Iowa-Oklahoma Preview

Once a national title shot was out of the picture, Oklahoma

surely would have been happy to return to Arizona for its bowl


Just not this one.

The AP’s preseason No. 1 team missed out on a BCS bid after an

ugly finish, so the 19th-ranked Sooners are relegated to playing

the Insight Bowl on Friday against an Iowa team that hasn’t been

among the Top 25 all season.

While the Hawkeyes (7-5) were likely thrilled to be invited back

to Tempe after winning this bowl game last season, Oklahoma (9-3)

should be disappointed it’s not at least playing in nearby

Glendale. That’s where the Sooners were at this time last year for

the Fiesta Bowl, beating Connecticut 48-20.

Another trip to a BCS bowl remained within their reach entering

the season finale against Oklahoma State despite two surprising Big

12 defeats having ruined their national championship hopes.

Oklahoma could have claimed a share of the conference title and the

Big 12’s BCS berth, but an already mediocre second half of the

season turned into a virtual disaster with a 44-10 loss.

“That’s masking the problem if you say, ‘Oh, we weren’t ready to

play, didn’t want to play,’ any of that,” coach Bob Stoops said.

“That couldn’t be further from the truth. We just weren’t good

enough, made mistakes.”

Mistakes were abundant following the Sooners’ 6-0 start. A 41-38

loss to heavy underdog Texas Tech on Oct. 22 ended a 39-game home

winning streak, and their national title hopes were completely

dashed four weeks later as Baylor beat them for the first time.

Another stunning result soon followed – their worst Bedlam game

loss since 1945. Though the Sooners weren’t favored to win, it

seemed they didn’t come ready to play. They fell behind 24-0 in the

second quarter and were kept out of the end zone until the game’s

final minutes against a Cowboys defense ranked 107th in the


“Obviously the season didn’t go the way we planned,” center Ben

Habern said. “Our goals every season are to win a Big 12

championship and a national championship. For those goals not to be

met, it’s obviously frustrating. We have to take ownership of what


Junior quarterback Landry Jones has done that, saying he was

“single-handedly” to blame for the Oklahoma State loss. He had four

turnovers that day – Oklahoma tied for the eighth-most in the FBS

with 28 – and failed to throw a touchdown pass for the third

straight game.

Considered a possible Heisman Trophy contender to start the

season, Jones tied for the Big 12 lead with 14 interceptions. He

did throw for 28 touchdowns and 4,302 yards as Oklahoma relied more

on the passing game, particularly when leading rusher Dominique

Whaley was lost for the season after six games with a broken


A more devastating injury came three weeks later with a torn ACL

suffered by Ryan Broyles, the NCAA’s all-time leader with 349

receptions. It may be no coincidence that Jones had no TD passes

and five interceptions in the three games Broyles missed as

Oklahoma went 1-2.

“We have a lot to get straight. We have a lot to correct,” said

Stoops, an Iowa graduate. “And I don’t know if just the bowl

practices can get it done but we’re going to try.”

More recent injuries have left Stoops’ team further depleted.

Starting wideout Jaz Reynolds (kidney), tailback Brandon Williams

(neck) and fullback Aaron Ripkowski (back) will miss the game.

Oklahoma could finish out of the final AP poll for the second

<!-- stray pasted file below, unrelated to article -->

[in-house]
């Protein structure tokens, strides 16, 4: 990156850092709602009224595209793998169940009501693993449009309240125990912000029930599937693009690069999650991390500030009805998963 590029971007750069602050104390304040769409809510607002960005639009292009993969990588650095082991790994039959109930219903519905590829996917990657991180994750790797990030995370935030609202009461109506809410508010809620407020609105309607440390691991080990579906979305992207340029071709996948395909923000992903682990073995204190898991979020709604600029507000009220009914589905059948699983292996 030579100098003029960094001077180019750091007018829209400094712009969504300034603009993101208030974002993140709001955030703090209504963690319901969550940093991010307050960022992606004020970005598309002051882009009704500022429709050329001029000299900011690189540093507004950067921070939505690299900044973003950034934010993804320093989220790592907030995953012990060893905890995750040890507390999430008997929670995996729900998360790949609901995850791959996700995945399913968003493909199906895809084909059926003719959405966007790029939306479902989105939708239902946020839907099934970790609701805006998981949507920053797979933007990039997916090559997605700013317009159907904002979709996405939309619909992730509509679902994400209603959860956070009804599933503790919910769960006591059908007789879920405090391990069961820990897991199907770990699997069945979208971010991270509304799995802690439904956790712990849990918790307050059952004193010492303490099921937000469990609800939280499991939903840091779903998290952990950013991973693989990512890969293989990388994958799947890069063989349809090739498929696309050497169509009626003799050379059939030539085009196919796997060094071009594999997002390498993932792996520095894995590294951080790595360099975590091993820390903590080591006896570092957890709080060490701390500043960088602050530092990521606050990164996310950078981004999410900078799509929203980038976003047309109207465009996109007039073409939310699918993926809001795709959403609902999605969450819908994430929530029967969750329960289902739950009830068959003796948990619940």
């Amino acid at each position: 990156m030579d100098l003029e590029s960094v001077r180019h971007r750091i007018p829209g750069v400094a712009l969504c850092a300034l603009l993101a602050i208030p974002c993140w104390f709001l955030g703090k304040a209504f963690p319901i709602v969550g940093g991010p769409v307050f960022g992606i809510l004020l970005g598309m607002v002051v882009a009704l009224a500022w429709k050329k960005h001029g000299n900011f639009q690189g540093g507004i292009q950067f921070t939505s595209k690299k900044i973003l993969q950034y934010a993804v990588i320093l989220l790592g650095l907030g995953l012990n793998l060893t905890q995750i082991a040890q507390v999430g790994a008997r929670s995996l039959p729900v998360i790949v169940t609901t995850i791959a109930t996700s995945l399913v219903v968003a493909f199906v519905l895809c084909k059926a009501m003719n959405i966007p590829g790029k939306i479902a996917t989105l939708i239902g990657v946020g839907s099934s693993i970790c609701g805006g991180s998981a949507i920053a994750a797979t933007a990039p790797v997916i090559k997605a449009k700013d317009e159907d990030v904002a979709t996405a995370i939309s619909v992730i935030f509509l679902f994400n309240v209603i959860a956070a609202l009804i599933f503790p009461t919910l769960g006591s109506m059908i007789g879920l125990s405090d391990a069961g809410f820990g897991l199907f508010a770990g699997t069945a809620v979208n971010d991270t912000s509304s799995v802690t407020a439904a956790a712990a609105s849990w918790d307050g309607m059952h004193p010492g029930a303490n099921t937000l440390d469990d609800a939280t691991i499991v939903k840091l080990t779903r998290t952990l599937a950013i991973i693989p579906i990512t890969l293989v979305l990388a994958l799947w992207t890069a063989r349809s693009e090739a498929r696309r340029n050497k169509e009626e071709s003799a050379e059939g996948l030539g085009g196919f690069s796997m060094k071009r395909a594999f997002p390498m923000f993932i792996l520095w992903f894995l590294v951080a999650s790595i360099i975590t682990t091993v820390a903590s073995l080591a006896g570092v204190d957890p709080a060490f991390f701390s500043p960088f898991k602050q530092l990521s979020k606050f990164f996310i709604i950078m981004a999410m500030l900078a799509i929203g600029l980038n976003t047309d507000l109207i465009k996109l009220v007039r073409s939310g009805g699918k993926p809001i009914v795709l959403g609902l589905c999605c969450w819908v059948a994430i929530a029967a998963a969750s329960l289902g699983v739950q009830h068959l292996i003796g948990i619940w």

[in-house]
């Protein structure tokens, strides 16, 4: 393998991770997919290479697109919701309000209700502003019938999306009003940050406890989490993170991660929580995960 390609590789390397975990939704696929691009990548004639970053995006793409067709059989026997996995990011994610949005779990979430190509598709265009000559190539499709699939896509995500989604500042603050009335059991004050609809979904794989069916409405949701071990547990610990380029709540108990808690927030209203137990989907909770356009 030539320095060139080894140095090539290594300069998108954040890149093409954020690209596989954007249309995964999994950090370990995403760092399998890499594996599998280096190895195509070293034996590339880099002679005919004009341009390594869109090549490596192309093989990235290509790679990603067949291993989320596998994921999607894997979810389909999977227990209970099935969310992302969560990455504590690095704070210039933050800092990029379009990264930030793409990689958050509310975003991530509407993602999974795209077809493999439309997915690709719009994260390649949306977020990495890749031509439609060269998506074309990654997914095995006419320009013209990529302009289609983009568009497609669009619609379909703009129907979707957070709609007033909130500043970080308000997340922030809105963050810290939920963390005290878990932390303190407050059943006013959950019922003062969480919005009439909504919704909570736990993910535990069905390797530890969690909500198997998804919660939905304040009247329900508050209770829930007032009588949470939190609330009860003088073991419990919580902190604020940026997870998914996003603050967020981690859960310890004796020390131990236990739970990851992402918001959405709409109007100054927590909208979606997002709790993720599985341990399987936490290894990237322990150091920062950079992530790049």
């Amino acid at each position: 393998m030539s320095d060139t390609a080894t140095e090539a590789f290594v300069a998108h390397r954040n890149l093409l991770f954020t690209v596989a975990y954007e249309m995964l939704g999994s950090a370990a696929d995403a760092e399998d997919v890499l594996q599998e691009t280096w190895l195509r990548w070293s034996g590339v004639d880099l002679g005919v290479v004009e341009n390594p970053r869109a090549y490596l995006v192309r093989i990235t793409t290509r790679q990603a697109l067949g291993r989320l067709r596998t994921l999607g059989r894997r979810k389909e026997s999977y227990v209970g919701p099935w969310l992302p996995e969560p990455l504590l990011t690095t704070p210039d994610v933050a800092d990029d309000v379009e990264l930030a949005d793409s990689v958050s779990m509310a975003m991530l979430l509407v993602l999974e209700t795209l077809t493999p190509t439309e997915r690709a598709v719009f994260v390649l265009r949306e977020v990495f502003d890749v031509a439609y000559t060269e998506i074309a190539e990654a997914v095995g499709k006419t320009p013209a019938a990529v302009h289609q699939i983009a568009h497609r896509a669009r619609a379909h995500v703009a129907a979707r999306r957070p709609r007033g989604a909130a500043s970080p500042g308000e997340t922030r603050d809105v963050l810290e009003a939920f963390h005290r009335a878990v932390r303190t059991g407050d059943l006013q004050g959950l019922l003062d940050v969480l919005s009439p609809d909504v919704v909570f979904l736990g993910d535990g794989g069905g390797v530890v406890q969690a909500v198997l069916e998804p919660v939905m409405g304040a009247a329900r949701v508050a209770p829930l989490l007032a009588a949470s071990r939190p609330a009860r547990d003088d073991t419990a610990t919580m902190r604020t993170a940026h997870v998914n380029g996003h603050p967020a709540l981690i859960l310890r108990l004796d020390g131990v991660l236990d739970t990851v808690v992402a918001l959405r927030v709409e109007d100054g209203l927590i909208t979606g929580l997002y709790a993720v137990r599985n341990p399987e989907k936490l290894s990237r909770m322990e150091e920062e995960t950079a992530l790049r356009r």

time in three years with a loss to Iowa.

The Hawkeyes didn’t receive a vote in the latest Top 25, having

lost three of their final five games.

Coach Kirk Ferentz now can only hope for a finish similar to

last year – follow a disappointing end to the regular season with

an Insight Bowl win over a ranked Big 12 foe. Iowa had Big Ten

title aspirations before losing its final three regular-season

games of 2010 but defeated then-No. 14 Missouri 27-24 in Tempe.

“Like last year, we are facing a heck of a challenge,” said

Ferentz, an assistant on Iowa’s staff with Stoops in the 1980s. ”

… Missouri threw that ball around and scored well last year. And

now with Oklahoma the same way, we are going to have to be at our

absolute best.”

No player was better than Marcus Coker in last year’s bowl,

rushing for 219 yards and two touchdowns, and an impressive

sophomore season followed as he was the Big Ten’s second-leading

rusher with 1,384 yards and 15 TDs. However, he was recently

suspended for this game after violating the university’s

student-athlete code of conduct.

Coker’s absence is a huge blow considering no other Iowa running

back had more than 18 carries or 80 rushing yards this season. This

could be a big break for an Oklahoma defense which has given up at

least 120 rushing yards to its last seven opponents, including 278

to Oklahoma State.

Iowa’s other big weapon has been Marvin McNutt, who set school

records and led the Big Ten with 1,269 receiving yards and 12

touchdown catches. The senior’s athleticism and good hands helped

quarterback James Vandenberg have a solid season, throwing for 23

TDs with six interceptions.

That duo hopes to extend the Sooners’ struggles on defense. They

allowed averages of 29.7 points and 449.2 total yards during the

3-3 finish, though Frank Alexander still took Big 12 defensive

player of the year honors after tying for the conference lead with

8 1/2 sacks.

Turnovers may be a key. The Sooners forced only one in three

losses, compared to 24 in their nine wins. The Hawkeyes defense had

just three interceptions in the final six games and ranked last in

the Big Ten against the pass.

Iowa, which lost 21-6 at Oklahoma in 1979 in these programs’

only previous meeting, has won a school-record three straight bowl